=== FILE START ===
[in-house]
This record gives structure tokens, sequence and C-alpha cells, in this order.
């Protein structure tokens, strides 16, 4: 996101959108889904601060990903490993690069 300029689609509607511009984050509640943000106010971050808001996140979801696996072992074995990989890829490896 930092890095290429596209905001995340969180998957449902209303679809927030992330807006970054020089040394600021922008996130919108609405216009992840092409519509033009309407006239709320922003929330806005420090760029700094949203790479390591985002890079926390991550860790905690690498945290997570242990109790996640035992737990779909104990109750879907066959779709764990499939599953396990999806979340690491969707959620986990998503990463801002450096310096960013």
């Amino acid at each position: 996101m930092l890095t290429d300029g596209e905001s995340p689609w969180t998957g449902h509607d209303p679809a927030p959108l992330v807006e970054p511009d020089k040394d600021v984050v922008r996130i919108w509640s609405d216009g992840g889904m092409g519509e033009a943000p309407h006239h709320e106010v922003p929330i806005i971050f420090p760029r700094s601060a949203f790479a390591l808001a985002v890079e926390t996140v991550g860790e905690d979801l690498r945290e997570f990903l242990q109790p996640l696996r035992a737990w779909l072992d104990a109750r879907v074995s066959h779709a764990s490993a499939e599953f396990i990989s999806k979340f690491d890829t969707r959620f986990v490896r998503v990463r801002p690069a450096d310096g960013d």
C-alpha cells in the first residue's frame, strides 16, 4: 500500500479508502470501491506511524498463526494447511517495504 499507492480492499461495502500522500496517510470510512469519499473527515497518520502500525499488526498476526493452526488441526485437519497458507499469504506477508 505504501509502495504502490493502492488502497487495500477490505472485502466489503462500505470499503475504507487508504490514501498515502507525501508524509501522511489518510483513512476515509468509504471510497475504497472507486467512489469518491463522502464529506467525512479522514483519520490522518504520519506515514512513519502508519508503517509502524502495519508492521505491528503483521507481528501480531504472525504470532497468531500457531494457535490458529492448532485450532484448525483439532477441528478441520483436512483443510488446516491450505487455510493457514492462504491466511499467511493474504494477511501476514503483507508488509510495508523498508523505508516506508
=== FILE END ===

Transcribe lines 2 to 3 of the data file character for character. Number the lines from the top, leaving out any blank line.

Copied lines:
This record gives structure tokens, sequence and C-alpha cells, in this order.
């Protein structure tokens, strides 16, 4: 996101959108889904601060990903490993690069 300029689609509607511009984050509640943000106010971050808001996140979801696996072992074995990989890829490896 930092890095290429596209905001995340969180998957449902209303679809927030992330807006970054020089040394600021922008996130919108609405216009992840092409519509033009309407006239709320922003929330806005420090760029700094949203790479390591985002890079926390991550860790905690690498945290997570242990109790996640035992737990779909104990109750879907066959779709764990499939599953396990999806979340690491969707959620986990998503990463801002450096310096960013």